It’s Pedro the bandit again, and this time he’s got a sidekick, Fernando. Watching this, I’m beginning to get a sense that these two are going to be the real stars of the show. They’re stereotyped Mexican bandits of course, but their bickering and bitchy putdowns provide a lot of humour. Their plan here is to buy Yellow Gulch, one of the two passes that lead into Four Feather Falls, and charge a toll from anyone using it. People are too frightened to use the other approach, through Black Boulder Canyon – because as the name might suggest, there’s a bloody great black boulder perched precariously on top of it and threatening to come down on you at any moment. So, the town is perhaps not so pleasantly located as we’ve been led to believe. Thanks, Big Chief Kalamakooya!
Not content with a legal moneymaking scheme, Pedro and Fernando decide to go one further and topple the black boulder to block the canyon – then everyone will have to use Yellow Gulch. So they steal some dynamite from behind Ma Jones’s store. (She’s storing it for the mining company in the most unsecure yard imaginable – Tex really needs to do a premises inspection there!) Tex outwits the bandits by switching the dynamite to the other side of the boulder, so Yellow Gulch is buried and Black Boulder Canyon gets permanently opened as a safe route.
They must have liked Grandpa Twink narrating Tex’s story in the first episode, because in this and the subsequent episodes, Twink is actually talking directly to the viewer, and recounting this week’s story: Tex is summoned to Silver City to assist the new Sheriff Jamieson with some unspecified task. In an increasingly complex plot, Rocky gets stolen, forcing Tex and Dusty to continue on foot; they meet a man who’ll sell them a horse, but wants fifty bucks for it. It turns out some stolen loot is hidden in the saddle bag, so Tex ends up getting arrested by Sheriff Jamieson, who locks him up and tells him the judge is likely to hang him. But it’s all a big con. Jamieson is really a crook, and wants Tex out of the way so he can take control of Four Feather Falls himself. Fortunately, he leaves the bandit Big Ben to look after Tex, and he doesn’t know about the magic guns – so Tex easily disarms him and gets himself released. He races back to Four Feather Falls to have it out with Jamieson. Of course, for Tex, there’s nothing worse than a crooked lawman.
Pedro Has a Plan
How’s that for a title? Does exactly what it say on the tin! Pedro and Fernando are back, camper than ever. Pedro’s plan is really simple: to steal Tex’s magic feathers and replace them with duds. At first I wondered why no one’s thought of this before – but a more pertinent question is: how do they know about the feathers? (Unless they’ve been listening to the voiceover at the start of each episode.) It’s the one thing you’d think Tex would keep secret from his enemies – and Big Ben didn’t know about it last week – but now suddenly it’s common knowledge in the bandit community. Oh well… Just as Tex is cornered without magic guns, Rocky and Dusty save the day by riding in with the real feathers – in an amusingly anachronistic moment, Dusty regains his voice and says, “We’re back on the air!”
Sheriff for a Day
Tex has to go out and help the stagecoach or something, and rather foolishly leaves Jake behind as deputy – even more foolishly, he leaves him his guns and the magic feathers to control them. Has this man no sense of responsibility, leaving a kid in charge of deadly weapons? With a curious inevitability, Tex’s mission is a phoney and he’s captured by Big Ben, and left sitting on Rocky with a noose round his neck – which is pretty tough stuff for a kid’s show. But Big Ben’s attempts to take control of Four Feather Falls are thwarted by Jake and the magic guns; Jake then rushes to save Tex. There’s a lovely tense moment as a rattlesnake approaches Tex and Rocky – Tex urges Rocky to run for it, but Rocky won’t move, knowing that it’ll leave Tex swinging from the rope. Unfortunately, this character drama is completely undercut by the revelation that the whole episode is a dream Jake is having. Yes, five episodes in, and we’ve already had one of those “it was all just a dream” stories that really blight the Anderson series. I’m not a fan of them – can you tell? (Still, at least it means Tex wouldn’t be such a plank as to leave Jake in charge in real life.)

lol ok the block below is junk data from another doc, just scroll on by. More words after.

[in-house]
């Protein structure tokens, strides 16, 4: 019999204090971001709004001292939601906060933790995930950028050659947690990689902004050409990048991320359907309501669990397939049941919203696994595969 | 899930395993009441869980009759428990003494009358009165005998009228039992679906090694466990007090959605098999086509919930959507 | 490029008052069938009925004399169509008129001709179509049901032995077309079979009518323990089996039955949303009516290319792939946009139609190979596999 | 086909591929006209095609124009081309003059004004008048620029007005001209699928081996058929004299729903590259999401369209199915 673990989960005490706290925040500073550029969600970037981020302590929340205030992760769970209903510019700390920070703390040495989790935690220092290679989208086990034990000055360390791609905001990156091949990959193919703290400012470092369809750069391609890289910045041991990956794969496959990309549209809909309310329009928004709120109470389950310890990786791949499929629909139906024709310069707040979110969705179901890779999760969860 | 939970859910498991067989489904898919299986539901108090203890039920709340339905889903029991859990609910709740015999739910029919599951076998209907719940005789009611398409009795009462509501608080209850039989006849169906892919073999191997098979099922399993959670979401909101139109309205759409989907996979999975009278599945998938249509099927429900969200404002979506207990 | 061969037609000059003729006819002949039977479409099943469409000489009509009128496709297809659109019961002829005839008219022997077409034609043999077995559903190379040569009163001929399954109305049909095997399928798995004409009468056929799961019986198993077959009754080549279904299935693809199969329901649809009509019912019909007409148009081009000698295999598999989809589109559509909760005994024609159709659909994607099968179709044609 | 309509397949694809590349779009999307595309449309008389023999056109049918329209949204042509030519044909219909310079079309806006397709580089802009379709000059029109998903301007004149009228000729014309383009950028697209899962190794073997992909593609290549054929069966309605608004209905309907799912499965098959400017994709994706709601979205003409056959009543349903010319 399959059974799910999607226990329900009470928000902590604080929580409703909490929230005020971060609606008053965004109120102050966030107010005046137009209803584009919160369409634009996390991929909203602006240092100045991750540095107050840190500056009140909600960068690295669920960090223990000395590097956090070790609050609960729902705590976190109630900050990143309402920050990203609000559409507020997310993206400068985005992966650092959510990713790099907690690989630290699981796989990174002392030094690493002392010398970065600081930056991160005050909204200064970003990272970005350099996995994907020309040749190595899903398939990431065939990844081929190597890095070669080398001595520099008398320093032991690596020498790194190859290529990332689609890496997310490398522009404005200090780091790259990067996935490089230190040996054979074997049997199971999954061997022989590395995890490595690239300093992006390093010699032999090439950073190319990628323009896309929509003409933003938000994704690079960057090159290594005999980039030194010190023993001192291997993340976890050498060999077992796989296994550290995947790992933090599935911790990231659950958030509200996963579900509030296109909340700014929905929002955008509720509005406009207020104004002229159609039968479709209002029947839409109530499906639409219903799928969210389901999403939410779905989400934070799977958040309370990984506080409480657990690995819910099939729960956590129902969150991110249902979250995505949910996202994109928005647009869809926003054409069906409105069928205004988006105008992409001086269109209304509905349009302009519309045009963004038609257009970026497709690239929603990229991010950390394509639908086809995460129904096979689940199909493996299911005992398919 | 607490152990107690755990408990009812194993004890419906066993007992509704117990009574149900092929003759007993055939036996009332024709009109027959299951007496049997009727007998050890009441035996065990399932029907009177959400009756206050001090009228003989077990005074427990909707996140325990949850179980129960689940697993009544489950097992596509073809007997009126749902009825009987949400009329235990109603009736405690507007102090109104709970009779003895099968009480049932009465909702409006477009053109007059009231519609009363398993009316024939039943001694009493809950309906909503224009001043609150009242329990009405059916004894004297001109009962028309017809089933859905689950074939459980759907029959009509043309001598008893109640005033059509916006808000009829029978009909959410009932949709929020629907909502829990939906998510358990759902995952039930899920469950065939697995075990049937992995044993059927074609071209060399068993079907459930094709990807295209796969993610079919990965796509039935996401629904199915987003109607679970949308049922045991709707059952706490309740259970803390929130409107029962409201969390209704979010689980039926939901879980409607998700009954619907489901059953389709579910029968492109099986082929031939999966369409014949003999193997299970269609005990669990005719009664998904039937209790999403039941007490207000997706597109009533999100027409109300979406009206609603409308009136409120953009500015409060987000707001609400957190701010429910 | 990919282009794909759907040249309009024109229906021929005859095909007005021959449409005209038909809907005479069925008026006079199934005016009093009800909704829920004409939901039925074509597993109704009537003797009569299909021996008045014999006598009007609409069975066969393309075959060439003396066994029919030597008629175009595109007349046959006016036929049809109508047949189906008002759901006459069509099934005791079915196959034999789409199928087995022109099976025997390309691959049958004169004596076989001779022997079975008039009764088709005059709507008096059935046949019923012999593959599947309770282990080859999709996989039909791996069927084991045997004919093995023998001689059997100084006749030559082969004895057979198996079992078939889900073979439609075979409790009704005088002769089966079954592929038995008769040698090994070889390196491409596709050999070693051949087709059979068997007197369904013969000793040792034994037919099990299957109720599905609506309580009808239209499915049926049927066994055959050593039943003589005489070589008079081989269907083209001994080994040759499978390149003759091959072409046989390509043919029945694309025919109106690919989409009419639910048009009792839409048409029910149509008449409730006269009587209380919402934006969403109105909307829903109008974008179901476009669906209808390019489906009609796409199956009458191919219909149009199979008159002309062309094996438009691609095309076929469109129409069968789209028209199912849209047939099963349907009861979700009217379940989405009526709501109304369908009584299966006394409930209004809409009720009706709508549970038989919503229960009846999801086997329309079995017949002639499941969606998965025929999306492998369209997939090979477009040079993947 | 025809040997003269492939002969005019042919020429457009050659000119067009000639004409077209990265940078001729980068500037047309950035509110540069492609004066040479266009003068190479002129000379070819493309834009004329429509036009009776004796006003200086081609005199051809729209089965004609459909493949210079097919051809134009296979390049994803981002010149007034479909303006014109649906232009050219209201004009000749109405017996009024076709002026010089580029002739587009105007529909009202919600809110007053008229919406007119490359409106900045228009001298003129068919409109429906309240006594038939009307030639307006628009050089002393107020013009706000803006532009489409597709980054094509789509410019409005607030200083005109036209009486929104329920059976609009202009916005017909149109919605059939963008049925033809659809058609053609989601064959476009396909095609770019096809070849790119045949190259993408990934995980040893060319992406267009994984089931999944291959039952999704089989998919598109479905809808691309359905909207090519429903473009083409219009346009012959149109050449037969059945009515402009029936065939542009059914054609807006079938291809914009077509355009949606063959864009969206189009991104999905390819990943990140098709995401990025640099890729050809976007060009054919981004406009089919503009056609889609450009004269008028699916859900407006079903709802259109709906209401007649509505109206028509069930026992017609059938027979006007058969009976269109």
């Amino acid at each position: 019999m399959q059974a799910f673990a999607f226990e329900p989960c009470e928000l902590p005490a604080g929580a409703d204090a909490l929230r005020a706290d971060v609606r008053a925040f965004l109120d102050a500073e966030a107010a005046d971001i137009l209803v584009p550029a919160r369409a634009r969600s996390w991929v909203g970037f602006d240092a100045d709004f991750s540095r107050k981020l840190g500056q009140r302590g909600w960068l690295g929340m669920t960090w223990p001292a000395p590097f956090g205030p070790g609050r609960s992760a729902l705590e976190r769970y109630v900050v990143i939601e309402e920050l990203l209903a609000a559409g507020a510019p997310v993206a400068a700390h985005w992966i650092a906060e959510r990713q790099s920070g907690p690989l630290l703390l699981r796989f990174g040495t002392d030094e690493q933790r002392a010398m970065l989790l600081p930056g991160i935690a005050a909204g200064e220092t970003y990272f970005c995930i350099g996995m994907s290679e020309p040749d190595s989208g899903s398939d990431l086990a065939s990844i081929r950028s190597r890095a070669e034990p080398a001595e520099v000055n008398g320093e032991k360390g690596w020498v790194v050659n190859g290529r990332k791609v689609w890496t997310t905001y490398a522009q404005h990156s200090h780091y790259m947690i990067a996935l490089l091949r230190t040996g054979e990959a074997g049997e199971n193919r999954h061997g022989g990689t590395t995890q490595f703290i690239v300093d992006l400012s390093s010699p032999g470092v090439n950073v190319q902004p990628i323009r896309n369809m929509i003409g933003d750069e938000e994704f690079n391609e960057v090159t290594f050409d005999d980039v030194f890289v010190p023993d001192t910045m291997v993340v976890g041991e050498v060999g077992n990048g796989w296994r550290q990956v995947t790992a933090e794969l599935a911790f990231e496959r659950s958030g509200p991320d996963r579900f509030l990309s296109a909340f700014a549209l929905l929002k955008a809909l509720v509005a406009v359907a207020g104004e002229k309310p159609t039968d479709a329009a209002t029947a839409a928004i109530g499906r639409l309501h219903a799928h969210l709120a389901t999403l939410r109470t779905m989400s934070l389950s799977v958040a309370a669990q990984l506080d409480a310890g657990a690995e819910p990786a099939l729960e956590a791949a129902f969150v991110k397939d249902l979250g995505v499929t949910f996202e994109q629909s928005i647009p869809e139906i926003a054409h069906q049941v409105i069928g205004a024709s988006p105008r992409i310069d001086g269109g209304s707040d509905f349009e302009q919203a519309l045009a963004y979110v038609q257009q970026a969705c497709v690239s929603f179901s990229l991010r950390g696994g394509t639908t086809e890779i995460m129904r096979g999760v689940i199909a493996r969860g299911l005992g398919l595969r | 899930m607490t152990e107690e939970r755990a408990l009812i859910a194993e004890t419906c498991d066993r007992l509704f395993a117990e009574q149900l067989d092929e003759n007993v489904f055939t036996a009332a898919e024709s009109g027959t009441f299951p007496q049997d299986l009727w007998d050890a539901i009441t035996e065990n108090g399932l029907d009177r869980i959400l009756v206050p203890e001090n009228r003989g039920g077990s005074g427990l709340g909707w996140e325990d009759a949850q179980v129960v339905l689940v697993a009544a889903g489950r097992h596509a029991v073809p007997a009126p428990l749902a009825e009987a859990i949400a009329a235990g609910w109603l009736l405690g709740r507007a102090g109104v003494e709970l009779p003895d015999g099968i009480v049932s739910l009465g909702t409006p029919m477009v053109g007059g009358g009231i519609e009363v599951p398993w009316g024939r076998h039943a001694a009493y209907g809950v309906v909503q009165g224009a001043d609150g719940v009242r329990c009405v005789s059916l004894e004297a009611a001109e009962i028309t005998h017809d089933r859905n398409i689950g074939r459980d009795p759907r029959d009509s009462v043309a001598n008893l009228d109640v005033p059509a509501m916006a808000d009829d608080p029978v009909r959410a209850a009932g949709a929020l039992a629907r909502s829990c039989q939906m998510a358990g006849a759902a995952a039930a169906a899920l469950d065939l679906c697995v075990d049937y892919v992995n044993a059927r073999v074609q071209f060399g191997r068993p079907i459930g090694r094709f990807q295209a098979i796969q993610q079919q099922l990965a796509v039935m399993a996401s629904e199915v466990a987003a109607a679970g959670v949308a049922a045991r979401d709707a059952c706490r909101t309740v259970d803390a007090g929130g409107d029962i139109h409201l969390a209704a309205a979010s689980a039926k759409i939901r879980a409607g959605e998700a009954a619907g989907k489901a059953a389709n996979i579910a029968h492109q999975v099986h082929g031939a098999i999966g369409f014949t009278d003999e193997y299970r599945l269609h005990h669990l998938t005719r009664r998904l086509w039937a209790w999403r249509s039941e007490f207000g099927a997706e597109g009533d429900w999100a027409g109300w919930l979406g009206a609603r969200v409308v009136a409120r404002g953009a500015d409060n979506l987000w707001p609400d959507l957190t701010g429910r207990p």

Twink’s just starting to tell this week’s story when he’s interrupted by Fernando, and suddenly the present takes precedence over the past. I love the way this series keeps subtly subverting itself – just when you’ve got a handle on the formula, they do something different. Even cleverer here is the moment when Fernando, held at gunpoint by Tex, tries to convince the sheriff that there’s something going on behind him – in this case, smoke signals indicating that Indians are massing for an attack. Tex isn’t about to fall for the oldest trick in the book – until Fernando throws down his own gun to convince him. Fernando then volunteers to stay and help Tex fight to protect the town. As complex as this characterization is, I was a little disappointed to find that the noble and mystical Indians were now being presented as more stereotypical Western villains. It’s a relief then to discover there aren’t any Indians – it’s Pedro hiding behind the rocks sending up smoke and banging tom-toms. It’s all part of a complicated plan to steal Tex’s feathers and replace them with duds. Come on, think of something else, guys! (Once again, Dusty saves the day by recovering the real feathers in time.)
I have to say, I'm rather surprised to have found so much to say about six 13 minute episodes of a kids puppet show. I've found it charming and a lot more intriguing than I thought I was going to. It certainly bodes well for the rest of the Anderthon…